The French Quarter Management District had a study done to look at new strategies to improve public safety in the Vieux Carre, the crown jewel of Louisiana’s tourism industry and New Orleans’ most treasured neighborhood. To discuss the study’s results, Newell invited Karley Frankic, Executive Director of the French Quarter Management District, and Board Chair Christian Pendleton on the program Tuesday morning.
“Other than the obvious challenges to public safety that we already know about, what was the driving impetus for you to do this new study?” Newell began.
“It really started as the brainchild of Matthew Emory, the Mayor’s appointee for the FQMD. The idea was to get a third-party evaluation done for the safety and security of the French Quarter,” Pendleton said.
“What’s interesting is that we had so many different law enforcement entities here supplementing the NOPD’s 8th district station,” Frankic said. “There was a need to identify how to make that more effective. There’s a lot of details that work here - the 8th district currently has 108 officers. There was an opportunity here to get all of the stakeholders into the room, and what we found was that with the hospitality industry and our residents, we were really more on the same page than not. This is really important to get everyone together to talk about security in the French Quarter.”“So you ended up hiring this third-party evaluator, tell us about them,” Newell continued.
“Interfor is a global investigative and security consulting firm that focuses on domestic and foreign intelligence services, and they’re really an expert in this field,” Frankic said. “They came down and interviewed over six dozen French Quarter stakeholders and law enforcement officers over about nine months. The goal was to provide actionable recommendations that we could walk away with and start implementing here, both in the long term and short term.”Pendleton added, “That whole company has extensive law enforcement background, to include one of the owners, who is a former NOPD officer. It wasn’t a group of academics doing this study, it was law enforcement officers speaking to law enforcement officers as well as the other stakeholders. It was a very educated, boots-on-the-ground perspective, not just an academic exercise.”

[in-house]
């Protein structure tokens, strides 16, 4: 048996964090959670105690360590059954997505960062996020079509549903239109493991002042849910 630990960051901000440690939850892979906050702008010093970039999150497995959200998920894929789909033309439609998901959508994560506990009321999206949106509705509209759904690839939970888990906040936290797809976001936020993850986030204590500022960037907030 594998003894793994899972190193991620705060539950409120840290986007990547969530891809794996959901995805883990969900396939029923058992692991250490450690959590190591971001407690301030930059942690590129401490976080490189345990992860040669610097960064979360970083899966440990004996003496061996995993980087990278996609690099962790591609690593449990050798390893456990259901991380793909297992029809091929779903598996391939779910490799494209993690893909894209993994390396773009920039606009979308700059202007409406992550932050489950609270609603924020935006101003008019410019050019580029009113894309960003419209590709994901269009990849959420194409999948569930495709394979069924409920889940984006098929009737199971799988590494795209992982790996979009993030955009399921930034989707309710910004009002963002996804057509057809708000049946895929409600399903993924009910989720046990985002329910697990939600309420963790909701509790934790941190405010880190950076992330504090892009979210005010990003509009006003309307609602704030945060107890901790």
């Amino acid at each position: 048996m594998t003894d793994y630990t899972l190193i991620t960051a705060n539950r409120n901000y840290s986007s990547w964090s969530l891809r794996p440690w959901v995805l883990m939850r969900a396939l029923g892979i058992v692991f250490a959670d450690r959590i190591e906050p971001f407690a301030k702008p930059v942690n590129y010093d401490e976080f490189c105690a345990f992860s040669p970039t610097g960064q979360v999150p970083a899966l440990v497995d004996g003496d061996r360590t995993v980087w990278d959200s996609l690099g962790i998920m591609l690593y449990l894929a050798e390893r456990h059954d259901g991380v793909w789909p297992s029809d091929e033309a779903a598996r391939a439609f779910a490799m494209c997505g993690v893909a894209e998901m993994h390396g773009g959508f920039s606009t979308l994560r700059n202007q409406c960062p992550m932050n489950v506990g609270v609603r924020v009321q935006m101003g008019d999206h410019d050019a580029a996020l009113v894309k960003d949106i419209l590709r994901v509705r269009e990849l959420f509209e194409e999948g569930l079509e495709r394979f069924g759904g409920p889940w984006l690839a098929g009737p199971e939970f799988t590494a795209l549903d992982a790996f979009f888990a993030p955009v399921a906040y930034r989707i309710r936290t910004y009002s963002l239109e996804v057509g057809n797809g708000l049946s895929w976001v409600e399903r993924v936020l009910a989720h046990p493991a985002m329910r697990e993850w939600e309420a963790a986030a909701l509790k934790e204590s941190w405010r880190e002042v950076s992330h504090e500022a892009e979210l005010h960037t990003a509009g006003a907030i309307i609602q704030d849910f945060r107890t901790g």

“You’re about to release an executive summary that distills that initial report that contains about 50 pages of findings and analyses that were done as a result of these interviews and physical assessments… was there anything that rose to the forefront that you found surprising?” Newell asked.